Unwanted Neighbours

Posted on Updated on

The PPU Calls for high density housing which in lay terms means overcrowding with cheaper housing, more traffic, crime, and pollution. In the process you destroy wetlands, fauna, and flora. What’s worse is that the new neighbours are transients: apartment dwellers and those interested only in cheap starter homes. They have no sense of community. Is that what we want for the North Sector? Absolutely not.

Below is an excellent brief posted on the website S.A.V.E Senneville.

The terms condos, townhouses, high density housing are inflammatory to many of us. But Why? 1. High density housing serves a very useful purpose, transitional accommodations; whether it is a starter home, downsizing, student housing, and more. It’s useful for individuals, but challenging on a community. Unfortunately, the very nature of high density housing attracts a temporary population and this makes it extremely difficult for this type of resident to contribute to the stability and programs within the community.

Source: The impact of high density housing

A high density housing resident, according to Statistics Canada, moves once every five years. This is clearly evidenced by the pervasive number of “for sale” signs around the
Ste Anne de Bellevue condos.
2. High density housing promotes anonymity and anonymity clearly strains public security.
3. In an ideal world, we would all downsize and move into one of the 184 units that Council has proposed. However, it’s unrealistic and naive to believe that the Council will be able to predict the
complexion of the tenants of such developments. What is known is that a significant number of condos on the island of Montreal are not owner occupied. They are rented. Senneville will not be
insulated from this phenomenon. Unfortunately, the character of Senneville as we know it today will change; hence no need to stay in Senneville.
4. We know the needs of a tenant vary considerably from an owner occupied dwelling. Public Transportation becomes essential and renters of high density housing will eventually demand and receive such services. No community has, nor will our community be able to ignore this need.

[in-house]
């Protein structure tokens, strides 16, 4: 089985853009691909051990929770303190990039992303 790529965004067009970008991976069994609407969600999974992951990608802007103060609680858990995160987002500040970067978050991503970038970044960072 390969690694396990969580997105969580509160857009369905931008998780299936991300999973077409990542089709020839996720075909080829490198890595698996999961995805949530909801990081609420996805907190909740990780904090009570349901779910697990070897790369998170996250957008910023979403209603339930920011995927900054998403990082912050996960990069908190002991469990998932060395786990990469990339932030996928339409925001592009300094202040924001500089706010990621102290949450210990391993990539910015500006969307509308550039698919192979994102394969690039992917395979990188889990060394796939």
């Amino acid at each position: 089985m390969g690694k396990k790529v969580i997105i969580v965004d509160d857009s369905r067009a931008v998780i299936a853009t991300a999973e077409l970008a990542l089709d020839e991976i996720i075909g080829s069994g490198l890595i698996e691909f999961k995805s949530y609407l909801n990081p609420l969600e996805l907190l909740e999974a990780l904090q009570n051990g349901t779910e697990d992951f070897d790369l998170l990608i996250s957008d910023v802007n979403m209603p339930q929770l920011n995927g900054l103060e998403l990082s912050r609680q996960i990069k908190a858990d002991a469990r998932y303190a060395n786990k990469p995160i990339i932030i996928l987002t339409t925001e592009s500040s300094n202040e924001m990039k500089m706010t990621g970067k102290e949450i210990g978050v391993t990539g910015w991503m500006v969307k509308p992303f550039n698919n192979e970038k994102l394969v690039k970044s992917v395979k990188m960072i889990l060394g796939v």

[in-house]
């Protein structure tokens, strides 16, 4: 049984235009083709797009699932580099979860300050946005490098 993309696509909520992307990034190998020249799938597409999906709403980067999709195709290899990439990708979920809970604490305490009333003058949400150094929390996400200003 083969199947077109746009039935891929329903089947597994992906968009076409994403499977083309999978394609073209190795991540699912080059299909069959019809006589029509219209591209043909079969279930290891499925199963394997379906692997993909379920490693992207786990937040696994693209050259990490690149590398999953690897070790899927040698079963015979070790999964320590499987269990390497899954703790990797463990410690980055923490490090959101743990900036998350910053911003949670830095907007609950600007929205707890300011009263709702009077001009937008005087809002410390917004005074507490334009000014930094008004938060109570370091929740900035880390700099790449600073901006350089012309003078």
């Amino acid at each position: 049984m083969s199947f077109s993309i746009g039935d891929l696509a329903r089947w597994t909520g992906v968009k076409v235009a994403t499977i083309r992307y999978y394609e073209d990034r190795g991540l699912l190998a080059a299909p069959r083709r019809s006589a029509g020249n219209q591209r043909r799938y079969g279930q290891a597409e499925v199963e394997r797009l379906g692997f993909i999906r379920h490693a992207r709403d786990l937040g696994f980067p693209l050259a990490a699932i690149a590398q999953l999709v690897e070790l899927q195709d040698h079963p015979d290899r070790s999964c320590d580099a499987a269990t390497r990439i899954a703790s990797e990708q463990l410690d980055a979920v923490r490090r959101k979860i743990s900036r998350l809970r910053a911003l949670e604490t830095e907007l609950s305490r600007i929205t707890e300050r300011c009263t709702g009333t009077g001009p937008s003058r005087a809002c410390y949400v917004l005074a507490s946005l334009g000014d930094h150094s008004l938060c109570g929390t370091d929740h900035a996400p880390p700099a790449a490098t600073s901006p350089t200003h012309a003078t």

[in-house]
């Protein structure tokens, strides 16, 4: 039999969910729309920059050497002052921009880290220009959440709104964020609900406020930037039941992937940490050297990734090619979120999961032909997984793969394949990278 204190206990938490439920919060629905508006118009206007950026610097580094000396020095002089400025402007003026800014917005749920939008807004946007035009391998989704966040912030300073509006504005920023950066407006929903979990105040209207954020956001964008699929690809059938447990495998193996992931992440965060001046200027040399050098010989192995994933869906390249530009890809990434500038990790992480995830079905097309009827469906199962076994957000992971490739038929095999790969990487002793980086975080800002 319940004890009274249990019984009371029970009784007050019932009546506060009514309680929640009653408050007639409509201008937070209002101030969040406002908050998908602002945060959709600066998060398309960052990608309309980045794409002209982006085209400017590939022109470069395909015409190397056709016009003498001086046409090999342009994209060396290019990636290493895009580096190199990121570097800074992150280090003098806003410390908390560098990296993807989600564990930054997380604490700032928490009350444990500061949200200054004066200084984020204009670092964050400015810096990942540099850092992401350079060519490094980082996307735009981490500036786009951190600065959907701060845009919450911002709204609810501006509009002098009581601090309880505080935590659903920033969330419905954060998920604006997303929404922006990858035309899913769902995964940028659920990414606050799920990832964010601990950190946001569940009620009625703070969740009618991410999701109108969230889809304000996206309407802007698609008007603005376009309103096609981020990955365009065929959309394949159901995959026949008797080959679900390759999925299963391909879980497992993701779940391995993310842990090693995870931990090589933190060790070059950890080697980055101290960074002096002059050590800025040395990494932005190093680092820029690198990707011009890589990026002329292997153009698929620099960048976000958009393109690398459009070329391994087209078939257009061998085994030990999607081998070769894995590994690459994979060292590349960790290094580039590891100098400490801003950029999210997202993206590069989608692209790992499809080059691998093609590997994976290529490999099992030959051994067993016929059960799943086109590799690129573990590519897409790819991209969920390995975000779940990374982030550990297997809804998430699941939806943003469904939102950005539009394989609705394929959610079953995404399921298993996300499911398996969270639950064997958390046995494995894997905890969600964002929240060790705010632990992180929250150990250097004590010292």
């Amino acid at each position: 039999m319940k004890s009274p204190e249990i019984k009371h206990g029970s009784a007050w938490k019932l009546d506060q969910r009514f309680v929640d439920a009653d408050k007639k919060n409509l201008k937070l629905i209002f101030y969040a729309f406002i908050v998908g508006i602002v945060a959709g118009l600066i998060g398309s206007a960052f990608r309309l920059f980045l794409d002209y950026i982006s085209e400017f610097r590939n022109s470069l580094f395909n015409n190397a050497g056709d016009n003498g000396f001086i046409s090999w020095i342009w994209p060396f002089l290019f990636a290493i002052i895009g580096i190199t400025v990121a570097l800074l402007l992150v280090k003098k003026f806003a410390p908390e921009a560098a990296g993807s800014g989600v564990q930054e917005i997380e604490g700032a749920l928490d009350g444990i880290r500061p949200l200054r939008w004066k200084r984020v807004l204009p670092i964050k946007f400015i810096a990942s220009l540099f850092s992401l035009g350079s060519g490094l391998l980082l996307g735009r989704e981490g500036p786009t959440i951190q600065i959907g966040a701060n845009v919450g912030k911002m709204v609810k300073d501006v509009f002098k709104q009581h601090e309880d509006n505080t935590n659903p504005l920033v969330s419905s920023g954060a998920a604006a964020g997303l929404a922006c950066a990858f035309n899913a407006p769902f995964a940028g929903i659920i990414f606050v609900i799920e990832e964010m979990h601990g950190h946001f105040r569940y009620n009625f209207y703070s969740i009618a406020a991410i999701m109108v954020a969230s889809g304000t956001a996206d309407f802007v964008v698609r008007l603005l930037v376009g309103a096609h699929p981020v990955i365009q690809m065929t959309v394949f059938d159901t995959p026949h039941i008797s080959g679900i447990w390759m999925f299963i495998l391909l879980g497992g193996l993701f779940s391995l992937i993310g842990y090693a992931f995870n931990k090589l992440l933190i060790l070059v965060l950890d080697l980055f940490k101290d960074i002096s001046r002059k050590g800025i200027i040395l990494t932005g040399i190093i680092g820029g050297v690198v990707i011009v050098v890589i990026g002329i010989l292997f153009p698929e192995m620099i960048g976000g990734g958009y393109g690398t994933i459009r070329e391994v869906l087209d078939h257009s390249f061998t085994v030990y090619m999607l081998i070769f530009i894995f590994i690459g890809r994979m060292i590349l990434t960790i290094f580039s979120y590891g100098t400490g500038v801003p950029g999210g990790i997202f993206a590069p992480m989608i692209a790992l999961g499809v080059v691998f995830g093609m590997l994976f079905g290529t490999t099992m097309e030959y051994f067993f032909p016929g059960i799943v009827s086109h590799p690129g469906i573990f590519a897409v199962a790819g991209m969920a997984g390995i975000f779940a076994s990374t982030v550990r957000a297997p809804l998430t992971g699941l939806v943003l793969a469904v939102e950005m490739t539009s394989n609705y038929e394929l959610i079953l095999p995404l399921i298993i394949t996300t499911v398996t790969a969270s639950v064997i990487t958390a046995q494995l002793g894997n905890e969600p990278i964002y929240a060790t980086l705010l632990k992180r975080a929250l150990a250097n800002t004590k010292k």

5. Senneville works because it is not a starter community. Our citizens demonstrate their commitment to Senneville by establishing long term roots. Introducing high density housing with a short term rental population will dangerously alter the landscape of Senneville.

6. Of critical significance will be the general services and maintenance needs of a high density housing development. The level of activity for individual goods and services will turn this
peaceful enclave in to a hub of unwanted activities. 184 units will have a revolving door of 184 different contractors, 184 deliveries, 184 movers, 184 realtors, 184 maintenance, etc that will impact this community daily and into perpetuity. There will be a constant influx of unidentified persons, trucks, and automobiles on our streets. High tenant turnover rates will intensify this situation. Ever present real estate signage will contribute to the visual pollution.
7. Services such as convenience stores, gas stations, atm, typically follow high density housing developments. More service trucks, more traffic, more pollution, and more strangers.
8. The impact of over 300 personal cars will be unmistakable, night and day.
9. It is unknown what the impact on the resale market of the existing homes will be if they must compete with comparably priced units. The owners of Garden City will tell you that the
market for their homes has stagnated because of the competition from the condos.
10.As highlighted at the Information Meeting, the tax benefits of high density housing are negligible. And finally, the precedent set, will be dangerous and completely
High density housing was not the foundation from which the established community of Senneville was built. So where do we go from here?
Look around you. The community is in anguish. We want to be a part of the future of Senneville. The Plan is a daunting one and we need to be in this together. Let’s go forward in a spirit of
collaboration. Let’s tap into our resources that already exist. We have scientists, lawyers, developers, financiers, farmers, within our village limits that our willing to help. Let’s initiate positive dialogues with our neighbors; STe Anne de Bellveue, Charles River and the school boards. Let’s work together for the future of Senneville.
Thank You!
Denise Palisaitis